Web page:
[Deathpenalty]death penalty news-----ILL., IOWA, ALA., IND.
rhalperi at mail.smu.edu
Fri Apr 29 12:31:39 CDT 2005
Death penalty considered in college student killing
Prosecutors said Thursday that they may seek the death penalty in the
April 8 kidnapping and killing of an Elgin college student.
Kane County State's Atty. John Barsanti said he is considering seeking
that penalty for the 2 men charged with killing David Steeves, 19, of
Elgin, if they are convicted.
Steeves, whose body was found in Rockford in the trunk of a car, was shot
to death. His body was found eight days after he made a frantic, pleading
911 call, apparently from the trunk of a car. Police had thought the call
was a prank.
Armin V. Henderson, 25, and Robert Guyton, 23, made their 1st court
appearance Thursday before Judge Grant Wegner. They were arrested April 18
by Elgin police and charged with 27 counts of armed robbery, kidnapping
and 1st-degree murder.
Their next scheduled court date is May 12.
(source: Chicago Tribune)
Federal Death Penalty Bill
Debate over the death penalty was blocked in the Iowa legislature, but sex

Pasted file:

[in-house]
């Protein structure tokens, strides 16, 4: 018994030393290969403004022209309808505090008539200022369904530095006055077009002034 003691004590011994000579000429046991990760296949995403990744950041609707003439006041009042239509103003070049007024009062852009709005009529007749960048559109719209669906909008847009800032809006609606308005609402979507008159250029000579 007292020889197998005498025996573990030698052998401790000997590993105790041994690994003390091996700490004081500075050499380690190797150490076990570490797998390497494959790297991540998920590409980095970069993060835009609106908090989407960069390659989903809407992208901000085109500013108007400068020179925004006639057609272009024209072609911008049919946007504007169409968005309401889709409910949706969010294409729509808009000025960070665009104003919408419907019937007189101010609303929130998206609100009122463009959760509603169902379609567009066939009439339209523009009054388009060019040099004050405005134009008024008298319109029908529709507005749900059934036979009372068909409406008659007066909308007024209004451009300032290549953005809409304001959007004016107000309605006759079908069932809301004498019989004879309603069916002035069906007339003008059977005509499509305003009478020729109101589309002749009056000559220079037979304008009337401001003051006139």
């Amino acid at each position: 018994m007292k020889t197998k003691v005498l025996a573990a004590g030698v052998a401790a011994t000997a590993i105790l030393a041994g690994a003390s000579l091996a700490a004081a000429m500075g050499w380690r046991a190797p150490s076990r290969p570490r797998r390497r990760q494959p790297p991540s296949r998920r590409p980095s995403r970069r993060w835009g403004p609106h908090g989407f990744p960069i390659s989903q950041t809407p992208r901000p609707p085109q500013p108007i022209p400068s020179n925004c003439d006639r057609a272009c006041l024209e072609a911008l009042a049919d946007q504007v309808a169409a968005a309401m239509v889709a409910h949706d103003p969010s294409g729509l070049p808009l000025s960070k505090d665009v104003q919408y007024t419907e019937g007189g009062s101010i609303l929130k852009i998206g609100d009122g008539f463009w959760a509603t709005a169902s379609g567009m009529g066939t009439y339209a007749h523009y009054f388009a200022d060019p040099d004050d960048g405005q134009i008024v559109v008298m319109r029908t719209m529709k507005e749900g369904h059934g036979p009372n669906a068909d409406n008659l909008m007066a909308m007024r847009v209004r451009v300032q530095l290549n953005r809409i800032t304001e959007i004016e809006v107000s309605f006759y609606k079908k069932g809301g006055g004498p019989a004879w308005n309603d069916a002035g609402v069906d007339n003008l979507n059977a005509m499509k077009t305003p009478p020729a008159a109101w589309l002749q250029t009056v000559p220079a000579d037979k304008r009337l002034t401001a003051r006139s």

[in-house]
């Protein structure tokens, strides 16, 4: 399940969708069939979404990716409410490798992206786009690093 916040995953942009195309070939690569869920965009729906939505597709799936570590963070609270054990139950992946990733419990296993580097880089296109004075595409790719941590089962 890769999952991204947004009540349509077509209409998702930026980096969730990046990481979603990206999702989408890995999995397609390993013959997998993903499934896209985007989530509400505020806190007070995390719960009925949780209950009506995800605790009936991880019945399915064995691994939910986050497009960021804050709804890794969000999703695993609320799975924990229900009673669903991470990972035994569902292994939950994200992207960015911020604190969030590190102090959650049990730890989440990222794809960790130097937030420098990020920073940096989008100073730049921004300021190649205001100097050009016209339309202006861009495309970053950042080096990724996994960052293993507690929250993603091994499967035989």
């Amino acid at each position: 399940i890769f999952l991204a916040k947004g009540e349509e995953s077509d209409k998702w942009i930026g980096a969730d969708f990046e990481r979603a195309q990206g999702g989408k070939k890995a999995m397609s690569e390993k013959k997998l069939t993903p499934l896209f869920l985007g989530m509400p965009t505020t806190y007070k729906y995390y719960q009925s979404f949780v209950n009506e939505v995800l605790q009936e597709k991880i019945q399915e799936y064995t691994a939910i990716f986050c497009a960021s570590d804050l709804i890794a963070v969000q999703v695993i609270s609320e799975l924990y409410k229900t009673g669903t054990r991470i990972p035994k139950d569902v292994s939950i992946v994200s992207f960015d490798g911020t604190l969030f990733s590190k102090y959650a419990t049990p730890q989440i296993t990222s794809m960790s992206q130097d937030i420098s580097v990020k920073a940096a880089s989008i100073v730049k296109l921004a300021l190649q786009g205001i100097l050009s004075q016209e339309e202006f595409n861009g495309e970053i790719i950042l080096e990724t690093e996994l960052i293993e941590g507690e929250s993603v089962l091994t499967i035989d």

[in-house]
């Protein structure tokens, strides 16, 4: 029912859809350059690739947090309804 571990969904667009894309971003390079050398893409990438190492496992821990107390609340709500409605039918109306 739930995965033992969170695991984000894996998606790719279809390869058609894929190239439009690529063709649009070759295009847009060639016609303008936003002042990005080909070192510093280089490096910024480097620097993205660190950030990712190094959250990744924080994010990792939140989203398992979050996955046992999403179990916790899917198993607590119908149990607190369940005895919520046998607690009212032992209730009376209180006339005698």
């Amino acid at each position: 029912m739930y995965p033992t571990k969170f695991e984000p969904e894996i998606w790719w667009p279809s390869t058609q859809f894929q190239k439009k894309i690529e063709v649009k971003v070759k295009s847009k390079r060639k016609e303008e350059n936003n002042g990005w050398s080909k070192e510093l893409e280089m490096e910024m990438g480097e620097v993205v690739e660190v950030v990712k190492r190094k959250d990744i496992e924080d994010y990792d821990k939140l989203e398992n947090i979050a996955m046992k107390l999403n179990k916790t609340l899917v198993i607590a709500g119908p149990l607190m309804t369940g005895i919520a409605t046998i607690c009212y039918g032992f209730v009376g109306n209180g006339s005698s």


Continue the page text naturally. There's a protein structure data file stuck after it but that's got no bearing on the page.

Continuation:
offenders who murder their child victims could soon face that punishment
on the federal level.
Iowa Republican Senator Charles Grassley introduced new federal
legislation in the name of 10-year-old Cedar Rapids murder victim Jetseta
Gage. It pushes the death penalty for sex offenders like Roger Bentley,
who is charged with Gage's kidnapping and murder. The bill would also
create tougher penalties for people convicted of child sex offenses.
(source: KWWL News)
Johnson's trial over drug murders could start next week in Sioux City
The judge in Angela Johnson's murder trial said Thursday that opening
statements could come as early as next week in federal court.
Chief U.S. District Court Judge Mark Bennett said a jury pool sufficient